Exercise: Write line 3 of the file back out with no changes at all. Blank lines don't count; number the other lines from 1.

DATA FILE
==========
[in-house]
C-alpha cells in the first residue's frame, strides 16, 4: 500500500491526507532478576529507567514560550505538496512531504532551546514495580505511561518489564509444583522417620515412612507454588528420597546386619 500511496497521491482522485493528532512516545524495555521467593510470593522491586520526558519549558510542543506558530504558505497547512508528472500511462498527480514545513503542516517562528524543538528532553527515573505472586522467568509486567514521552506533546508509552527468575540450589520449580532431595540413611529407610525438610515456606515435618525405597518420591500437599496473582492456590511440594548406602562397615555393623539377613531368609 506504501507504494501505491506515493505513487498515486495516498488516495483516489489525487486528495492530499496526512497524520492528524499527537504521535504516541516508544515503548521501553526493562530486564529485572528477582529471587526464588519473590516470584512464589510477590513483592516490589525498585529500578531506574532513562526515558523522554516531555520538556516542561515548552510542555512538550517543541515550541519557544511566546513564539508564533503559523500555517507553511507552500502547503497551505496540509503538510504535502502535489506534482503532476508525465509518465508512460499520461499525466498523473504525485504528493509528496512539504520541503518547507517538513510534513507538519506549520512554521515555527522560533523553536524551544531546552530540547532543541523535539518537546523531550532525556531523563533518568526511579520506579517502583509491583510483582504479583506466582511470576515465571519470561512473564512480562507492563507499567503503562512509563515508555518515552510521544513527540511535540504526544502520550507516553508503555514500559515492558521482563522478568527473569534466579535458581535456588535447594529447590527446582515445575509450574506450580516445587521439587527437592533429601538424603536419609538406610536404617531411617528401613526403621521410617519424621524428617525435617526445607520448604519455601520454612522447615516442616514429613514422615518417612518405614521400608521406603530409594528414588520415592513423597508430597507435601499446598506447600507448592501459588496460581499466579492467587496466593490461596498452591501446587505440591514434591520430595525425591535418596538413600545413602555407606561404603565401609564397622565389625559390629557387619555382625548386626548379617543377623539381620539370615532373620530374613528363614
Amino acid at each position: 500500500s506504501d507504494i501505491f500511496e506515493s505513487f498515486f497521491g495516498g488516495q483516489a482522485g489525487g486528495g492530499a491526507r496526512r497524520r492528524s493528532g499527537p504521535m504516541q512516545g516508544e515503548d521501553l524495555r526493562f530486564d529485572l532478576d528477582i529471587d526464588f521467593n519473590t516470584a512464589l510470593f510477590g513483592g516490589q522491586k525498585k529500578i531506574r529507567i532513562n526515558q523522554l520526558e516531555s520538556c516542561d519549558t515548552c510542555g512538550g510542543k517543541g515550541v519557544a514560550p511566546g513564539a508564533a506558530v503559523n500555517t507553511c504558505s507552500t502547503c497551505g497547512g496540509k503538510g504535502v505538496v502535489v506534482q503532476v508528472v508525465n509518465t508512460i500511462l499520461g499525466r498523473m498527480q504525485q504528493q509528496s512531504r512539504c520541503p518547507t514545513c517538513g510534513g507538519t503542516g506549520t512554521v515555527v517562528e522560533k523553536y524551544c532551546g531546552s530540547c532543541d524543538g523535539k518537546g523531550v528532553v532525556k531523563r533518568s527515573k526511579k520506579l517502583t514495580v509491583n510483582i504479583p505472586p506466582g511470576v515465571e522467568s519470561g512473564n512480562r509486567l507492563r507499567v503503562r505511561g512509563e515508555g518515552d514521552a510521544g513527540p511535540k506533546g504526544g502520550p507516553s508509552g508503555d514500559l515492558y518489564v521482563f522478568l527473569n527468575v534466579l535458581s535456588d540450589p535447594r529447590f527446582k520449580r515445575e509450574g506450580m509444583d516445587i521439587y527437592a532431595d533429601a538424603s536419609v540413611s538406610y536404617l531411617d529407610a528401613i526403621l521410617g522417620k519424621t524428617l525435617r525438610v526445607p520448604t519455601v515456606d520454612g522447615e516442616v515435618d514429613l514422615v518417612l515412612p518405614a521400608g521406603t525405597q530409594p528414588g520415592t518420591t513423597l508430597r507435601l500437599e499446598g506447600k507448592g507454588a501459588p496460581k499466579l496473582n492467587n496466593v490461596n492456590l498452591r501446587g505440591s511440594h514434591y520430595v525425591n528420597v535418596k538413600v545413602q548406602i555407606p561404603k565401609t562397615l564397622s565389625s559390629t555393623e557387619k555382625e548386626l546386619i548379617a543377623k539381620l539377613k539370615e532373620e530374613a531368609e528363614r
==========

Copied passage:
Amino acid at each position: 500500500s506504501d507504494i501505491f500511496e506515493s505513487f498515486f497521491g495516498g488516495q483516489a482522485g489525487g486528495g492530499a491526507r496526512r497524520r492528524s493528532g499527537p504521535m504516541q512516545g516508544e515503548d521501553l524495555r526493562f530486564d529485572l532478576d528477582i529471587d526464588f521467593n519473590t516470584a512464589l510470593f510477590g513483592g516490589q522491586k525498585k529500578i531506574r529507567i532513562n526515558q523522554l520526558e516531555s520538556c516542561d519549558t515548552c510542555g512538550g510542543k517543541g515550541v519557544a514560550p511566546g513564539a508564533a506558530v503559523n500555517t507553511c504558505s507552500t502547503c497551505g497547512g496540509k503538510g504535502v505538496v502535489v506534482q503532476v508528472v508525465n509518465t508512460i500511462l499520461g499525466r498523473m498527480q504525485q504528493q509528496s512531504r512539504c520541503p518547507t514545513c517538513g510534513g507538519t503542516g506549520t512554521v515555527v517562528e522560533k523553536y524551544c532551546g531546552s530540547c532543541d524543538g523535539k518537546g523531550v528532553v532525556k531523563r533518568s527515573k526511579k520506579l517502583t514495580v509491583n510483582i504479583p505472586p506466582g511470576v515465571e522467568s519470561g512473564n512480562r509486567l507492563r507499567v503503562r505511561g512509563e515508555g518515552d514521552a510521544g513527540p511535540k506533546g504526544g502520550p507516553s508509552g508503555d514500559l515492558y518489564v521482563f522478568l527473569n527468575v534466579l535458581s535456588d540450589p535447594r529447590f527446582k520449580r515445575e509450574g506450580m509444583d516445587i521439587y527437592a532431595d533429601a538424603s536419609v540413611s538406610y536404617l531411617d529407610a528401613i526403621l521410617g522417620k519424621t524428617l525435617r525438610v526445607p520448604t519455601v515456606d520454612g522447615e516442616v515435618d514429613l514422615v518417612l515412612p518405614a521400608g521406603t525405597q530409594p528414588g520415592t518420591t513423597l508430597r507435601l500437599e499446598g506447600k507448592g507454588a501459588p496460581k499466579l496473582n492467587n496466593v490461596n492456590l498452591r501446587g505440591s511440594h514434591y520430595v525425591n528420597v535418596k538413600v545413602q548406602i555407606p561404603k565401609t562397615l564397622s565389625s559390629t555393623e557387619k555382625e548386626l546386619i548379617a543377623k539381620l539377613k539370615e532373620e530374613a531368609e528363614r